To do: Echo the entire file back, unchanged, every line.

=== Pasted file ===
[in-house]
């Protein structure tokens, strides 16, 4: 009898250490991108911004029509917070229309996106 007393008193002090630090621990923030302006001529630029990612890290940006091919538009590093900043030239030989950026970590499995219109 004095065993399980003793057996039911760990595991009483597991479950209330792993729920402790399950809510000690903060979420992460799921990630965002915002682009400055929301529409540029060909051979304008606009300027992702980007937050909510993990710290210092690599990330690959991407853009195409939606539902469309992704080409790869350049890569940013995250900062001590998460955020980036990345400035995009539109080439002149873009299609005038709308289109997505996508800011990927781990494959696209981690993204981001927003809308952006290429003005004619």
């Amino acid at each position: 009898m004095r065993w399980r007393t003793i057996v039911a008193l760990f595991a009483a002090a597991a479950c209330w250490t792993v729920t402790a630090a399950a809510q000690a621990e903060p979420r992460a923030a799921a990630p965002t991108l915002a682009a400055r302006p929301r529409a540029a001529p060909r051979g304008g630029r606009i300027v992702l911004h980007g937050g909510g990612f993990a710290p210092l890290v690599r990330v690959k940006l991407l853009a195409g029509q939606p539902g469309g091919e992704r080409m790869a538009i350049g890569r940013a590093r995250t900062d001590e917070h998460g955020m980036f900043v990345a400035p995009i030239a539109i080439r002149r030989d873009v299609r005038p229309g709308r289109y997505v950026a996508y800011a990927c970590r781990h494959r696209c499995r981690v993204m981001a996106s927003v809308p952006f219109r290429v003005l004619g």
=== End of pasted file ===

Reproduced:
[in-house]
């Protein structure tokens, strides 16, 4: 009898250490991108911004029509917070229309996106 007393008193002090630090621990923030302006001529630029990612890290940006091919538009590093900043030239030989950026970590499995219109 004095065993399980003793057996039911760990595991009483597991479950209330792993729920402790399950809510000690903060979420992460799921990630965002915002682009400055929301529409540029060909051979304008606009300027992702980007937050909510993990710290210092690599990330690959991407853009195409939606539902469309992704080409790869350049890569940013995250900062001590998460955020980036990345400035995009539109080439002149873009299609005038709308289109997505996508800011990927781990494959696209981690993204981001927003809308952006290429003005004619």
């Amino acid at each position: 009898m004095r065993w399980r007393t003793i057996v039911a008193l760990f595991a009483a002090a597991a479950c209330w250490t792993v729920t402790a630090a399950a809510q000690a621990e903060p979420r992460a923030a799921a990630p965002t991108l915002a682009a400055r302006p929301r529409a540029a001529p060909r051979g304008g630029r606009i300027v992702l911004h980007g937050g909510g990612f993990a710290p210092l890290v690599r990330v690959k940006l991407l853009a195409g029509q939606p539902g469309g091919e992704r080409m790869a538009i350049g890569r940013a590093r995250t900062d001590e917070h998460g955020m980036f900043v990345a400035p995009i030239a539109i080439r002149r030989d873009v299609r005038p229309g709308r289109y997505v950026a996508y800011a990927c970590r781990h494959r696209c499995r981690v993204m981001a996106s927003v809308p952006f219109r290429v003005l004619g």